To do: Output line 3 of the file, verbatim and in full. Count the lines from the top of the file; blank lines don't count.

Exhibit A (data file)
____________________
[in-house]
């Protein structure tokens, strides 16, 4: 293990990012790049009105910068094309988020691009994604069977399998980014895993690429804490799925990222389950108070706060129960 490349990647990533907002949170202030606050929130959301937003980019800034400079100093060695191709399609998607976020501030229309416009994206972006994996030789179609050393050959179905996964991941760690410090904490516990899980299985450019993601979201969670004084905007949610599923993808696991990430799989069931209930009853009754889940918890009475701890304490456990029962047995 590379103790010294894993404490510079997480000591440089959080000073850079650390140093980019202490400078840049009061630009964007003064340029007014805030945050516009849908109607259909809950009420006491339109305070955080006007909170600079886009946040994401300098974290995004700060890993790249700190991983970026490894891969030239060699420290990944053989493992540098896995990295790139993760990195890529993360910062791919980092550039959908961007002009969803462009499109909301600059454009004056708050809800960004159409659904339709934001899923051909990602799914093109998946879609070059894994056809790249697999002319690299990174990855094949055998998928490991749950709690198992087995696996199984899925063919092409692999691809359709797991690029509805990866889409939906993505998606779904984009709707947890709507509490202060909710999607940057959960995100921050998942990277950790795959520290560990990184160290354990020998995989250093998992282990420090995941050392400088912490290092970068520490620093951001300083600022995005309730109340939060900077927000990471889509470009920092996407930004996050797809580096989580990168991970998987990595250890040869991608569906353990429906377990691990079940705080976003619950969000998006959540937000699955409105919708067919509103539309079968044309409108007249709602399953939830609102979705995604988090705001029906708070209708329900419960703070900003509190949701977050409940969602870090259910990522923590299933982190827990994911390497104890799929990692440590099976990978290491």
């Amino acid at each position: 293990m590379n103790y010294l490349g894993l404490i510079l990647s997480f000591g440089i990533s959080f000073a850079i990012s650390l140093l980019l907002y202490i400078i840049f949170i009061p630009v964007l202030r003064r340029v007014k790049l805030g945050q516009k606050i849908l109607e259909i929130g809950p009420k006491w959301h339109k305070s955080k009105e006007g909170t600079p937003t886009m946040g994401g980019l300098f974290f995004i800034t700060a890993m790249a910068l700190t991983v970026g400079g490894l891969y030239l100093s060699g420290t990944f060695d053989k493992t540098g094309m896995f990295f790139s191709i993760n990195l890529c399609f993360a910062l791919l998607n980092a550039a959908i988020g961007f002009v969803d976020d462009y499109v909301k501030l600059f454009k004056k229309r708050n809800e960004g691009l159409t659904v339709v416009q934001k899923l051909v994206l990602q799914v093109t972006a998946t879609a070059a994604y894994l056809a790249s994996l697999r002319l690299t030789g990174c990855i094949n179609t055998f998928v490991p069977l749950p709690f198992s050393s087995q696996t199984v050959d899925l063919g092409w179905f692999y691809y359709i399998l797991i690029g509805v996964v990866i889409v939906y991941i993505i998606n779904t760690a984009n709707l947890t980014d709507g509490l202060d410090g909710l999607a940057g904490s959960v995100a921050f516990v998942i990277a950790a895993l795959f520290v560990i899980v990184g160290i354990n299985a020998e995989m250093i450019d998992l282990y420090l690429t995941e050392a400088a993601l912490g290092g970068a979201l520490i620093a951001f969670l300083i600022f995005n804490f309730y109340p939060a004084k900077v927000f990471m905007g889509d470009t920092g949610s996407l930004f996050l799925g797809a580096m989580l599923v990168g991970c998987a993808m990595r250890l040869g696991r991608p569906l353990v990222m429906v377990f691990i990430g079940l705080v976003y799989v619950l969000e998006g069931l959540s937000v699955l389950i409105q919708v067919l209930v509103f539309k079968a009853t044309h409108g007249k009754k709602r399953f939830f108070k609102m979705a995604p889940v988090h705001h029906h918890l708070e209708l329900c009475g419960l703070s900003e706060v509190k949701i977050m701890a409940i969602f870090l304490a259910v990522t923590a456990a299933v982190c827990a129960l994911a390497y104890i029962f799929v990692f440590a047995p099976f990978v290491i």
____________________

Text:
């Amino acid at each position: 293990m590379n103790y010294l490349g894993l404490i510079l990647s997480f000591g440089i990533s959080f000073a850079i990012s650390l140093l980019l907002y202490i400078i840049f949170i009061p630009v964007l202030r003064r340029v007014k790049l805030g945050q516009k606050i849908l109607e259909i929130g809950p009420k006491w959301h339109k305070s955080k009105e006007g909170t600079p937003t886009m946040g994401g980019l300098f974290f995004i800034t700060a890993m790249a910068l700190t991983v970026g400079g490894l891969y030239l100093s060699g420290t990944f060695d053989k493992t540098g094309m896995f990295f790139s191709i993760n990195l890529c399609f993360a910062l791919l998607n980092a550039a959908i988020g961007f002009v969803d976020d462009y499109v909301k501030l600059f454009k004056k229309r708050n809800e960004g691009l159409t659904v339709v416009q934001k899923l051909v994206l990602q799914v093109t972006a998946t879609a070059a994604y894994l056809a790249s994996l697999r002319l690299t030789g990174c990855i094949n179609t055998f998928v490991p069977l749950p709690f198992s050393s087995q696996t199984v050959d899925l063919g092409w179905f692999y691809y359709i399998l797991i690029g509805v996964v990866i889409v939906y991941i993505i998606n779904t760690a984009n709707l947890t980014d709507g509490l202060d410090g909710l999607a940057g904490s959960v995100a921050f516990v998942i990277a950790a895993l795959f520290v560990i899980v990184g160290i354990n299985a020998e995989m250093i450019d998992l282990y420090l690429t995941e050392a400088a993601l912490g290092g970068a979201l520490i620093a951001f969670l300083i600022f995005n804490f309730y109340p939060a004084k900077v927000f990471m905007g889509d470009t920092g949610s996407l930004f996050l799925g797809a580096m989580l599923v990168g991970c998987a993808m990595r250890l040869g696991r991608p569906l353990v990222m429906v377990f691990i990430g079940l705080v976003y799989v619950l969000e998006g069931l959540s937000v699955l389950i409105q919708v067919l209930v509103f539309k079968a009853t044309h409108g007249k009754k709602r399953f939830f108070k609102m979705a995604p889940v988090h705001h029906h918890l708070e209708l329900c009475g419960l703070s900003e706060v509190k949701i977050m701890a409940i969602f870090l304490a259910v990522t923590a456990a299933v982190c827990a129960l994911a390497y104890i029962f799929v990692f440590a047995p099976f990978v290491i």